Iran’s Zarif Offers Mediation in Resolving Turkish-Syrian Border Standoff

© AP Photo / Militant websiteDaesh terrorists pass by a convoy in Tel Abyad, northeast Syria (File)
Daesh  terrorists pass by a convoy in Tel Abyad, northeast Syria (File) - Sputnik International
The northeastern border conflict has seen another twist as a result of Turkey’s latest offensive launched against the YPG forces that are currently in control of the area, with Ankara equating the Syrian Kurds to the domestic group PKK considered to be an extremist opposition organisation in Turkey.

Iranian Foreign Minister Mohammad Javad Zarif has offered his country’s assistance in bringing together Syrian Kurds, the Damascus government, and Turkey in a bid to guarantee security on the Turkish-Syrian border.

The top diplomat made the offer during an interview with Turkish broadcaster TRT World, a couple of lines from which he cited in his personal Twitter account:

"#Iran can help bring together the Syrian Kurds, the Syrian Govt, and Turkey so that the Syrian Army together with Turkey can guard the border", Zarif posted giving below a link to the interview.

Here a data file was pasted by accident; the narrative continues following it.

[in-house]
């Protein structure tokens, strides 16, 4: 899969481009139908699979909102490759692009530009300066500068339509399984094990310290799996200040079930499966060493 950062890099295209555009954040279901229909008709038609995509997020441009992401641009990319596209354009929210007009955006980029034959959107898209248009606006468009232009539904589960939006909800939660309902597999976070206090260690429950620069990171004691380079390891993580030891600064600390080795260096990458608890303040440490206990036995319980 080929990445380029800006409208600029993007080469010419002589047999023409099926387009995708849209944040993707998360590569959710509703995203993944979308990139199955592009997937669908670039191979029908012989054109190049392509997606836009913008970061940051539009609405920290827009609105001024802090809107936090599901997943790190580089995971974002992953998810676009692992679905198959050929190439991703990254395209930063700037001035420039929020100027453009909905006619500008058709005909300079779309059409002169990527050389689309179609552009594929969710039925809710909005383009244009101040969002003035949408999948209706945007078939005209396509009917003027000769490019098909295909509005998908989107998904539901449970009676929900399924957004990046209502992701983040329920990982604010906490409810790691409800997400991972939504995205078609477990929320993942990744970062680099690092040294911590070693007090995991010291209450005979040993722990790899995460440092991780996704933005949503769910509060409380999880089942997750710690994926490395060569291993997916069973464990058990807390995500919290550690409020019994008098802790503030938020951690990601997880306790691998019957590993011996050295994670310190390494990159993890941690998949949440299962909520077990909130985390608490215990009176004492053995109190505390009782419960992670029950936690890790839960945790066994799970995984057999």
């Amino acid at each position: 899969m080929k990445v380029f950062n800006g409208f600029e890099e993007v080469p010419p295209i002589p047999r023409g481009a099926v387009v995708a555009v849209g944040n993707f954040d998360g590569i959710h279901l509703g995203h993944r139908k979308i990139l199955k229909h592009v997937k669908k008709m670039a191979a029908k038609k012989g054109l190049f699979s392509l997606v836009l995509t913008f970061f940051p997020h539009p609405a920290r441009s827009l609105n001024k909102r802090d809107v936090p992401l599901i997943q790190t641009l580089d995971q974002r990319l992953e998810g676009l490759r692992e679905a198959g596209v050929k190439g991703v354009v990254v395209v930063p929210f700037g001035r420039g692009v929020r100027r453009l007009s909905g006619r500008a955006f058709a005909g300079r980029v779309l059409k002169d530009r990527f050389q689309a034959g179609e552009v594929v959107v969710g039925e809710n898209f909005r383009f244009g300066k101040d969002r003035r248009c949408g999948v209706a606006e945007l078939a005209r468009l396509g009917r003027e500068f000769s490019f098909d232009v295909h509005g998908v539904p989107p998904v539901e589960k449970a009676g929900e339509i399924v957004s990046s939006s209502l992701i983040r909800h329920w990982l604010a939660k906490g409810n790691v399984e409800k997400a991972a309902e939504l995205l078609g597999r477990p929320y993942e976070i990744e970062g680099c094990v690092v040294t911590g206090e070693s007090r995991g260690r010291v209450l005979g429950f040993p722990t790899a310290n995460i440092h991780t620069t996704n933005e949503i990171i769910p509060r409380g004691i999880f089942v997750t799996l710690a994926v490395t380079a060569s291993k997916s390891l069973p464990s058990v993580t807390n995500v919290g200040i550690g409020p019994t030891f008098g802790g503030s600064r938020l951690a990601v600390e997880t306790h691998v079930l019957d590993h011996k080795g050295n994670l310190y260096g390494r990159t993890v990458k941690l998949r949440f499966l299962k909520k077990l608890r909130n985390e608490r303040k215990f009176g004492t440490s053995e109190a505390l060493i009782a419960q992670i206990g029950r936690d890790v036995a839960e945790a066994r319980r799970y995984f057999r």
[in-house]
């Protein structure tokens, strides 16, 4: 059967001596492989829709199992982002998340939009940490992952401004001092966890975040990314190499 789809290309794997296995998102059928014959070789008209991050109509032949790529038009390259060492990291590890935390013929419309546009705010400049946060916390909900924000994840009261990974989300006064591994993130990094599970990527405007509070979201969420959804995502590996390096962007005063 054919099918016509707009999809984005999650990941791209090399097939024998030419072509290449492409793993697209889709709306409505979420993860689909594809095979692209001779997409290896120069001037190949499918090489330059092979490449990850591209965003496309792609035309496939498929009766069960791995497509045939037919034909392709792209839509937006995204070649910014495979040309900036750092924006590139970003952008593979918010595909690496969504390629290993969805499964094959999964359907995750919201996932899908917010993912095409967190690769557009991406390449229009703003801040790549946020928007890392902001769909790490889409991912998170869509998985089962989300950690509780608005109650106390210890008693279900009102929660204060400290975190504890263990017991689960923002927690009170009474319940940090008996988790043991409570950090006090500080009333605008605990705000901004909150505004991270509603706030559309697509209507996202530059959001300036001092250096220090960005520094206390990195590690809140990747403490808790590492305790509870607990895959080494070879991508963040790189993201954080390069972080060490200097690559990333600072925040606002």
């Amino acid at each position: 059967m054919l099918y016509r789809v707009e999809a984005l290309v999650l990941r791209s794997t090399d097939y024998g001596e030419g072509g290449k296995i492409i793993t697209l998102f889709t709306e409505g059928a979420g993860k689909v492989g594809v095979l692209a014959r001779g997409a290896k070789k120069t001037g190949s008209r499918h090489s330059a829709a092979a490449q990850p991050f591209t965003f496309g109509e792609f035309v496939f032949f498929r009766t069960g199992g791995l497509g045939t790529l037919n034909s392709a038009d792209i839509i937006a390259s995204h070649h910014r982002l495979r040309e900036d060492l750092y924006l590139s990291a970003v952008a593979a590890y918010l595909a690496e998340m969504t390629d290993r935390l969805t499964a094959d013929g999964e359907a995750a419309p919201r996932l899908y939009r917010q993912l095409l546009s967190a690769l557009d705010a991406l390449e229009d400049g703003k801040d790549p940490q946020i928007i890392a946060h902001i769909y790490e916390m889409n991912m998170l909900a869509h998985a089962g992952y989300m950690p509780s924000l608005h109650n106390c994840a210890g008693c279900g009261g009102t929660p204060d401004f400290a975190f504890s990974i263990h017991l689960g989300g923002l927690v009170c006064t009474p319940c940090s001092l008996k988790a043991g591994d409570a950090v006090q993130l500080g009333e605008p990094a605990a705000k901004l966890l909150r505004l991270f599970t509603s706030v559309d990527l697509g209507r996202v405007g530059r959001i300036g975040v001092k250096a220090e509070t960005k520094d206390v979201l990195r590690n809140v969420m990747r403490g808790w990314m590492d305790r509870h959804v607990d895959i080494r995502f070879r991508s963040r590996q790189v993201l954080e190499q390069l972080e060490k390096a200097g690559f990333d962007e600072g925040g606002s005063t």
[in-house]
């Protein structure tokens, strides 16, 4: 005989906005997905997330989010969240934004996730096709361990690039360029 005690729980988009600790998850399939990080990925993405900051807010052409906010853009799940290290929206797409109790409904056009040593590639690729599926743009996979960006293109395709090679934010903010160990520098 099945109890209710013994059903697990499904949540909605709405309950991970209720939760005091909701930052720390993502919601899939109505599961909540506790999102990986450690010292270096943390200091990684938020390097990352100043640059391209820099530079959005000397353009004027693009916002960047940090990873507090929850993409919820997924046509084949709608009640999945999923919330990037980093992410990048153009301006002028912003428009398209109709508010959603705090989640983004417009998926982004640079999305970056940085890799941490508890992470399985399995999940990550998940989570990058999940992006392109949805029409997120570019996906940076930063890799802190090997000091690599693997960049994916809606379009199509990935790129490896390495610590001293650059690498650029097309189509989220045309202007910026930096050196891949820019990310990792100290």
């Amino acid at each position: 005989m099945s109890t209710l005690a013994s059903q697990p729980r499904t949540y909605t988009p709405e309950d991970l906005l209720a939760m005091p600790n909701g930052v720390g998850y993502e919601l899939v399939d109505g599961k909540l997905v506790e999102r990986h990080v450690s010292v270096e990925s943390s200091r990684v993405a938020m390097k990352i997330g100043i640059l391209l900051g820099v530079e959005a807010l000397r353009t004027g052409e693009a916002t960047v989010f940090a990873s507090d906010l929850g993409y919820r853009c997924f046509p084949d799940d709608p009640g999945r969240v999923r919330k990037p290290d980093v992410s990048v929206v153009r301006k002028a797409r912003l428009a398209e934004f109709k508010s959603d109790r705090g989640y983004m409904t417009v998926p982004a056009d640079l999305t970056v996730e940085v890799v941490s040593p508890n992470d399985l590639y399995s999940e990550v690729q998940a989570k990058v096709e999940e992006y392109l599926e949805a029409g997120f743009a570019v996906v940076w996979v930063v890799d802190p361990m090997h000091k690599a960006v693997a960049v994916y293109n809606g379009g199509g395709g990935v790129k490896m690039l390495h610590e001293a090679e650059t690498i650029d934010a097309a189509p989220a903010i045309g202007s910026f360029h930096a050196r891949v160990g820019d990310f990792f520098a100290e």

He also mentioned straight away that the historic Adana agreement (from 20 October 1998) between Turkey and Syria aimed at battling terrorists is still valid and can serve as the “better path to achieve security". The document stated that the Damascus government would not allow any activities by the Kurdistan Workers’ Party (PKK) on Syrian soil while blocking any terror activities that could undermine Turkey’s security.

Turkish forces and the Turkish-backed Free Syrian Army have launched a hotly-debated cross-border offensive in northeastern Syria in an attempt to clear the area from the remaining Daesh* militants and YPG units alike, with the latter deemed by Ankara as PKK-related terrorists, and subsequently set up a vast "safe zone" there. Days earlier, the US made an abrupt announcement about the withdrawal of American troops from the area, causing frustration and disappointment among the Kurds, some of whom even decided to show their opposition to the move in front of the White House.

Despite a backlash from NATO allies, who feared the Turkish incursion could lead to the resurrection of Daesh forces and new bloodshed in the region, Erdogan made it clear Friday that Ankara would continue its military operation against Kurdish militants in northeastern Syria “no matter what anyone says".

“We will never stop this step we have taken against the PYD/YPG...", the Turkish president asserted adding they were “receiving threats from right and left, saying to stop this progress".

Erdogan earlier vowed to flood Europe with millions of refugees if the EU brands the military operation an invasion, while the self-proclaimed Kurdish-led authority along the Turkish-Syrian border reported that over 191,000 people had been displaced as a result of Turkey's offensive dubbed “Peace Spring".

*Terrorist group banned in Russia and many other countries

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